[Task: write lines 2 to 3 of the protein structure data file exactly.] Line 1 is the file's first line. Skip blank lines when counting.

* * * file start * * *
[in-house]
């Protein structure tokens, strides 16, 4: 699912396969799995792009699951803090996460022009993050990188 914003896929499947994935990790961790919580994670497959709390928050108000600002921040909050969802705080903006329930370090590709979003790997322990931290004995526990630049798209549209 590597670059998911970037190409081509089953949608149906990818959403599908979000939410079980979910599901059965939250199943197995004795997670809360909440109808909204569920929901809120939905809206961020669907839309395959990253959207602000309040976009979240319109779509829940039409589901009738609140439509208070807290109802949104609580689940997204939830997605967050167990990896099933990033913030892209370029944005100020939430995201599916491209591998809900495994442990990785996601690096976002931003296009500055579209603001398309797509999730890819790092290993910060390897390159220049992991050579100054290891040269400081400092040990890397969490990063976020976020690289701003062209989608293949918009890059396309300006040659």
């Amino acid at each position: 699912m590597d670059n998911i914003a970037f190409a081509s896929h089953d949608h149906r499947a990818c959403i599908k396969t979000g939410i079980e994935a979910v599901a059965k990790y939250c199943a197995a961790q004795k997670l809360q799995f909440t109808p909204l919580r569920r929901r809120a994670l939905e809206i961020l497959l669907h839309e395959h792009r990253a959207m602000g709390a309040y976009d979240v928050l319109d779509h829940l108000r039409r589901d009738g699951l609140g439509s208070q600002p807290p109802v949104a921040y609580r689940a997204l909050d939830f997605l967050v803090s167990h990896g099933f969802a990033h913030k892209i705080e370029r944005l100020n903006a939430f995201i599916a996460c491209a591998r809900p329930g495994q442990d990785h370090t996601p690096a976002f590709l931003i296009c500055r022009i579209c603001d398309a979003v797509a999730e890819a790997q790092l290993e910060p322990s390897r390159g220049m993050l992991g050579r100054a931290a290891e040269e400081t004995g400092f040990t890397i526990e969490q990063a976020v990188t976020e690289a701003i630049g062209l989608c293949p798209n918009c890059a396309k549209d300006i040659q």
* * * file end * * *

């Protein structure tokens, strides 16, 4: 699912396969799995792009699951803090996460022009993050990188 914003896929499947994935990790961790919580994670497959709390928050108000600002921040909050969802705080903006329930370090590709979003790997322990931290004995526990630049798209549209 590597670059998911970037190409081509089953949608149906990818959403599908979000939410079980979910599901059965939250199943197995004795997670809360909440109808909204569920929901809120939905809206961020669907839309395959990253959207602000309040976009979240319109779509829940039409589901009738609140439509208070807290109802949104609580689940997204939830997605967050167990990896099933990033913030892209370029944005100020939430995201599916491209591998809900495994442990990785996601690096976002931003296009500055579209603001398309797509999730890819790092290993910060390897390159220049992991050579100054290891040269400081400092040990890397969490990063976020976020690289701003062209989608293949918009890059396309300006040659």
């Amino acid at each position: 699912m590597d670059n998911i914003a970037f190409a081509s896929h089953d949608h149906r499947a990818c959403i599908k396969t979000g939410i079980e994935a979910v599901a059965k990790y939250c199943a197995a961790q004795k997670l809360q799995f909440t109808p909204l919580r569920r929901r809120a994670l939905e809206i961020l497959l669907h839309e395959h792009r990253a959207m602000g709390a309040y976009d979240v928050l319109d779509h829940l108000r039409r589901d009738g699951l609140g439509s208070q600002p807290p109802v949104a921040y609580r689940a997204l909050d939830f997605l967050v803090s167990h990896g099933f969802a990033h913030k892209i705080e370029r944005l100020n903006a939430f995201i599916a996460c491209a591998r809900p329930g495994q442990d990785h370090t996601p690096a976002f590709l931003i296009c500055r022009i579209c603001d398309a979003v797509a999730e890819a790997q790092l290993e910060p322990s390897r390159g220049m993050l992991g050579r100054a931290a290891e040269e400081t004995g400092f040990t890397i526990e969490q990063a976020v990188t976020e690289a701003i630049g062209l989608c293949p798209n918009c890059a396309k549209d300006i040659q």